Smith noted that at least one manufacturer says in its written material that using HVAC equipment during construction voids all warranties. He agreed that SMACNA will be working with all the major manufacturers on this project. Spotting Tom Mikulina of the Trane Co. in the crowd, Smith wanted to know how Trane viewed the subject. Mikulina promised to get with Smith after the forum, but did state, "This is a really big deal."
Red, not whiteMany members relayed horror stories. One told of how he was caught in the middle of a confrontation when, due to the hot weather outside, the owner wanted the air-conditioning started. However, the manufacturer would then not honor the warranty.
"I'd like to change it from a white paper to a ‘red' paper and put ‘warning' on top," said another.
Another member noted it should be stated in the specs who is going to take care of what.
"Anything to get the liability off of our backs," he said. "A lot of time these systems are being run above and beyond our control. I was doing a job last week where the temporary (thermo)stat stayed at 60 but the construction people got to it, wired some wires together so you have the thing running out of control."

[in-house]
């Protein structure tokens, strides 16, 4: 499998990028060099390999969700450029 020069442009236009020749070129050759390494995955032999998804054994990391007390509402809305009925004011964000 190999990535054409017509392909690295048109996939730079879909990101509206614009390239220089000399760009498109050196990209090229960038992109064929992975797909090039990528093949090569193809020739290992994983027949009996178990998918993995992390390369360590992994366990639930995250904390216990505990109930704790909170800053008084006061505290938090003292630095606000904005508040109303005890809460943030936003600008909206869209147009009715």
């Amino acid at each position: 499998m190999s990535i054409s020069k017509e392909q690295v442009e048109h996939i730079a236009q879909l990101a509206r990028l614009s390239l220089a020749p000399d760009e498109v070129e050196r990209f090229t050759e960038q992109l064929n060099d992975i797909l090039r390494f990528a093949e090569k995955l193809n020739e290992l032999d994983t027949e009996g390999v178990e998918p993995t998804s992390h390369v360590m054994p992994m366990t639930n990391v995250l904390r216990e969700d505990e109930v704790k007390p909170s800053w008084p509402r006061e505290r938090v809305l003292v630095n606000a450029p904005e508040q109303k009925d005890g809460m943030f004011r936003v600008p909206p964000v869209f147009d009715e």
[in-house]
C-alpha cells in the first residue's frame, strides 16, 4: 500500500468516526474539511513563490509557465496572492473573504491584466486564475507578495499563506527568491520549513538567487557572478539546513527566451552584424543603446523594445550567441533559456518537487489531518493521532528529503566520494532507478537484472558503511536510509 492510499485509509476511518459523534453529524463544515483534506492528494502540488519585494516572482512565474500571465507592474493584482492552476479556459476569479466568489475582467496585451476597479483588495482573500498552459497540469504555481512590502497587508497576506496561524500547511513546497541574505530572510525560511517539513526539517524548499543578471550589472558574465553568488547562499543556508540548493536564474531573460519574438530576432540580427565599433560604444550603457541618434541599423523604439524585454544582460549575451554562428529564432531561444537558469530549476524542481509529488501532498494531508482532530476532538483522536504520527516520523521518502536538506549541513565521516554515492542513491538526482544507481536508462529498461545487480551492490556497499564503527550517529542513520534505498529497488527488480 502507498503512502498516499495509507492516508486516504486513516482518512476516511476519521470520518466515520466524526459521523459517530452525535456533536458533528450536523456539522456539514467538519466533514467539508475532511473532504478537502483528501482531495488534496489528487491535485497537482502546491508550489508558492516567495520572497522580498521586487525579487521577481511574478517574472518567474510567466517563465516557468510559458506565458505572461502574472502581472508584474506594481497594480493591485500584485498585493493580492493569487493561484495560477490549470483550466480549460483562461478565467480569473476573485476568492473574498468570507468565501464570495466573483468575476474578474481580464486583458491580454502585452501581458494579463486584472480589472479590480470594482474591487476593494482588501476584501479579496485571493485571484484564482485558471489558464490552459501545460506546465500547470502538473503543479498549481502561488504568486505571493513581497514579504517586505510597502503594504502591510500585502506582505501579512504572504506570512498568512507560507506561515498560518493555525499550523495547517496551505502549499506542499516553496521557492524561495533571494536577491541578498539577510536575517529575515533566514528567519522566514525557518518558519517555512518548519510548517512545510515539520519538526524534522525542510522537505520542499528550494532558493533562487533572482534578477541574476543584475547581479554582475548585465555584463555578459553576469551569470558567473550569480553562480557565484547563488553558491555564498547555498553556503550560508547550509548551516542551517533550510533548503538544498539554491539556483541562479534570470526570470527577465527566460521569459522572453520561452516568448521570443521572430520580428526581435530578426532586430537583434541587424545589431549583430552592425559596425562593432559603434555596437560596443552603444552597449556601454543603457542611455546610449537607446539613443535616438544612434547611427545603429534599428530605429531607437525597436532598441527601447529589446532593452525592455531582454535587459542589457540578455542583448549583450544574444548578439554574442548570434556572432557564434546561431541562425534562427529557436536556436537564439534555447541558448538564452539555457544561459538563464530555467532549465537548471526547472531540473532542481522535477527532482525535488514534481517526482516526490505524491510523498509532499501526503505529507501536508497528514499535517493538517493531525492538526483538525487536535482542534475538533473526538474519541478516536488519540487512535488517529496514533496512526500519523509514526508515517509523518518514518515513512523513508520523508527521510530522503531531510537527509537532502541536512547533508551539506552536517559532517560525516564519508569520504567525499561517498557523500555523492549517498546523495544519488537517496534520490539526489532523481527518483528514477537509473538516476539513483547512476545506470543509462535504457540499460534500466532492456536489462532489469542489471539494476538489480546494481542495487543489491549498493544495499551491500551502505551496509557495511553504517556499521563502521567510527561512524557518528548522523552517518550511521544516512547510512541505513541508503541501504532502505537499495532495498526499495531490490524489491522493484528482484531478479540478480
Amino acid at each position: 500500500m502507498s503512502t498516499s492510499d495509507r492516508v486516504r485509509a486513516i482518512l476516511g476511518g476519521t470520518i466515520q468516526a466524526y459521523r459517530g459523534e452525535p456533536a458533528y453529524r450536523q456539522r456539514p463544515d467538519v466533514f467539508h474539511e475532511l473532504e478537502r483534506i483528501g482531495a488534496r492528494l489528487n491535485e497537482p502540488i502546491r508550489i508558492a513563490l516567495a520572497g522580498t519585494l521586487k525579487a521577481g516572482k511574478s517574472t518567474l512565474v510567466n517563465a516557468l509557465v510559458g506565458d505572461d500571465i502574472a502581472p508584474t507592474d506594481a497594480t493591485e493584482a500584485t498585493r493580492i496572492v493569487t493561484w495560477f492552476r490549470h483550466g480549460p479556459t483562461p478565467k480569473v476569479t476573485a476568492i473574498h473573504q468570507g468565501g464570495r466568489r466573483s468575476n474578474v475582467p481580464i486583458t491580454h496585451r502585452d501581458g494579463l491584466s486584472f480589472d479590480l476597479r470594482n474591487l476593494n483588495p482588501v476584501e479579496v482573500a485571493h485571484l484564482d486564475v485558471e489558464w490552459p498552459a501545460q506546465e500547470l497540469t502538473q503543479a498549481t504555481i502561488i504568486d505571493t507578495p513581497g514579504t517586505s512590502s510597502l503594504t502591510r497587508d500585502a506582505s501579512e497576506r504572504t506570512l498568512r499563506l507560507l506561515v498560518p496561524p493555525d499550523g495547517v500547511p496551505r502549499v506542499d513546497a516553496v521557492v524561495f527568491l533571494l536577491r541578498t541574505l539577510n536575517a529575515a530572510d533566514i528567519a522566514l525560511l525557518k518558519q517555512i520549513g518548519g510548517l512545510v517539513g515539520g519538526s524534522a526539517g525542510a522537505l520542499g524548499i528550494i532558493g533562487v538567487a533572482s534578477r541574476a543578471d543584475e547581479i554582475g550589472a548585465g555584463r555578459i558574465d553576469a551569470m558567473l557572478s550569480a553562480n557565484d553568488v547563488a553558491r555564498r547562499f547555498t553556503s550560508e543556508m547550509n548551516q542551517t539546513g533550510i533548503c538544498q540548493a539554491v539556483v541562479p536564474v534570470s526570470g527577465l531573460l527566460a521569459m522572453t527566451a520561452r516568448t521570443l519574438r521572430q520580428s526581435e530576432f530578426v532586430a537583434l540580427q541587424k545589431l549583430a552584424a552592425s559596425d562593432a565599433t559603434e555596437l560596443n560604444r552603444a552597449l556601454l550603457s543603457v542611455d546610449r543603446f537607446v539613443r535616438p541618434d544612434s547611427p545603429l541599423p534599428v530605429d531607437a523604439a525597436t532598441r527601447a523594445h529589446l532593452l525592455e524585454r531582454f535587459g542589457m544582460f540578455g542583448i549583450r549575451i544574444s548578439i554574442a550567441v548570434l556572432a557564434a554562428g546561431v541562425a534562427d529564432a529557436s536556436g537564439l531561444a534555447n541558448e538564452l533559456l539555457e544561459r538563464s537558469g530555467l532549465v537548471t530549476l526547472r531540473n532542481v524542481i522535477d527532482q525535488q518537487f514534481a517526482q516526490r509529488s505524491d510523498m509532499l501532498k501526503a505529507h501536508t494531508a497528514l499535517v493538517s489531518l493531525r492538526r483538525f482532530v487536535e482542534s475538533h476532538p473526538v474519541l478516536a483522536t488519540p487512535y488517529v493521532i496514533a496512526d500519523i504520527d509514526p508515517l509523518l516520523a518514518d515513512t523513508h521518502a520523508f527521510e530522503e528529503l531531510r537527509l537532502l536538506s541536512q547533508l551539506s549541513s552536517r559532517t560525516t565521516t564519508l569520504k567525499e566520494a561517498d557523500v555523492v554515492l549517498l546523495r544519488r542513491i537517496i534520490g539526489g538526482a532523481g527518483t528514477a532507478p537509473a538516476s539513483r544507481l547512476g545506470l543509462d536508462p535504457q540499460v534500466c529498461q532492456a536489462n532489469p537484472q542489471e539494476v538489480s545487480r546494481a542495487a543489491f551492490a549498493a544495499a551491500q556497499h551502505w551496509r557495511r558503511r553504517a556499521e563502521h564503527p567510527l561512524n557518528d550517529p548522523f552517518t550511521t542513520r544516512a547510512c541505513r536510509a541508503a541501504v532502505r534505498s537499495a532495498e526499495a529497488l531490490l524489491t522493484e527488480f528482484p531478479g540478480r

The same member said he furnished the project with three sets of filters, but within a week, they were plugged.
"The guy who said he was going to change them never did. The owner does not want to get stuck with a ‘sick' building and yet we are stuck in the middle."
In addition to the white paper, Smith said the association needed to ultimately provide warranty-disclaimer language, as well as contractual-permission language.